Laura Ingraham Hammers Oprah Winfrey for 'Broad-Brush Race-Baiting'


Civility matters and race shouldn’t come between people — at least unless it benefits a liberal candidate, it seems.

That’s the point that Fox News host Laura Ingraham just made about billionaire leftist Oprah Winfrey’s stump speech for Democrats. Winfrey recently used her star power to support Stacey Abrams in the Georgia race for governor, but many people took issue with her use of race to drive a wedge between the candidates.

“Got to hand it to Oprah. She’s a great speaker, but I kinda liked her better when she was giving away Toyotas and refrigerators,” Ingraham stated on her Thursday program.

The big problem, in Ingraham’s view, is that Winfrey didn’t focus on facts, but instead played the race card.

“To try to tie the candidacy of the Georgia Republican gubernatorial candidate Brian Kemp to the scourge of racism and even lynchings? Come on, Oprah!” the conservative host scolded.

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“It’s dehumanizing, it’s completely baseless, it’s totally cruel and again I say, you’re much better than that and you’re much bigger than that,” she continued.

“And I also say this to Oprah Winfrey, how is this living our ‘best life now?’” the Fox host wondered.

Watch her commentary for yourself; Ingraham’s primary criticism of Winfrey takes place between 4:38 and 6:10 in the video below.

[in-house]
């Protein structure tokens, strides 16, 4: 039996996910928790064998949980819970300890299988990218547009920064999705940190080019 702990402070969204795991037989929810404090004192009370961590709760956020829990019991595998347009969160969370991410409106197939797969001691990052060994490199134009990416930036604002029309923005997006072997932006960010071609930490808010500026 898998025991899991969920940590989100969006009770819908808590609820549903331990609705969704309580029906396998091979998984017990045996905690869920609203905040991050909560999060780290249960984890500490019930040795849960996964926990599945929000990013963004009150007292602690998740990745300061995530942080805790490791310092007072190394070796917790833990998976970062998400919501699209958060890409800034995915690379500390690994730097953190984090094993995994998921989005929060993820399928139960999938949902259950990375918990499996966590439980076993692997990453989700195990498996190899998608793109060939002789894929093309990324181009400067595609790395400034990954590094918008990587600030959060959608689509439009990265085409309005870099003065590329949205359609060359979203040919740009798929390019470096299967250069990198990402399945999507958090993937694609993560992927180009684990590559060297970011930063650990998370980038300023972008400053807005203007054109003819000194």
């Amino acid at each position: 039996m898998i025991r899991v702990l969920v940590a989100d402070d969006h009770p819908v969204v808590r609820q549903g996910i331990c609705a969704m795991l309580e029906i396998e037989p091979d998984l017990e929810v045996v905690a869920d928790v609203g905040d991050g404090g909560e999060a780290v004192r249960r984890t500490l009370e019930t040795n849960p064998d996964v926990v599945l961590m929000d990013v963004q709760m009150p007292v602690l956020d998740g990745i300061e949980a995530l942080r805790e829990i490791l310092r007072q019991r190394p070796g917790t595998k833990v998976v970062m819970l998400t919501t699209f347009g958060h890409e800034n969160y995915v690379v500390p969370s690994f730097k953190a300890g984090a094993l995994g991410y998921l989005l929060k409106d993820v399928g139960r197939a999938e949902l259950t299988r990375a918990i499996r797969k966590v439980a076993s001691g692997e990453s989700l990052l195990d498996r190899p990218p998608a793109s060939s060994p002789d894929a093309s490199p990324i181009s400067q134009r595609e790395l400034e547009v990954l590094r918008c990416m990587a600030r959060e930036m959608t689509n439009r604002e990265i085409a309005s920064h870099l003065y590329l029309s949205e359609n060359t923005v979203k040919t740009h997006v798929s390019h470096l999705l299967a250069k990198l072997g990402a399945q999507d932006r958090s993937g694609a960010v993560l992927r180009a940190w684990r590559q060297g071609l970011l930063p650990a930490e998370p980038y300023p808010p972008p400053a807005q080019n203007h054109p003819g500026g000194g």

Do you think Winfrey tried to turn this election into a question of racial loyalty?

In her stump speech for the Democrat Abrams, Winfrey implied that black voters were somehow dishonoring their entire race if they didn’t support the liberal African American candidate.

“For anybody here who has an ancestor who didn’t have the right to vote and you are choosing not to vote wherever you are in this state, in this country, you are dishonoring your family,” she declared, according to The Huffington Post.

“You are disrespecting and disregarding their legacy, their suffering and their dreams when you don’t vote,” Winfrey continued, alluding to southern blacks who couldn’t vote over a century ago.

Ingraham wasn’t impressed with the rhetoric.

“This kind of broad-brush race-baiting desensitizes us to the real racists out there who should be condemned and prosecuted to the fullest extent of the law when they commit heinous crimes and use violence to hurt and maim people of a different race,” she pointed out.

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“By the way, what did Kemp ever do aside from running against a black opponent? Nothing.”

She’s right. Winfrey’s implication — although she didn’t state it outright — that black Georgians were expected to vote a certain way because of their race is the opposite of diversity. It’s an attitude that suggests black Americans cannot think for themselves and must do as they’re told on election day.

That’s exactly the sort of outdated attitude that conservatives including Candace Owens and Star Parker have called “the plantation,” and which many black voices are now rejecting.

The reality is that racism will continue as long as people continue to obsess over race. It’s time to move forward. As Ingraham pointed out, Winfrey should be a shining example of skin color not being a barrier to success … but the fact that she has instead injected race into this election is truly disappointing.

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Benjamin Arie is an independent journalist and writer. He has personally covered everything ranging from local crime to the U.S. president as a reporter in Michigan before focusing on national politics. Ben frequently travels to Latin America and has spent years living in Mexico.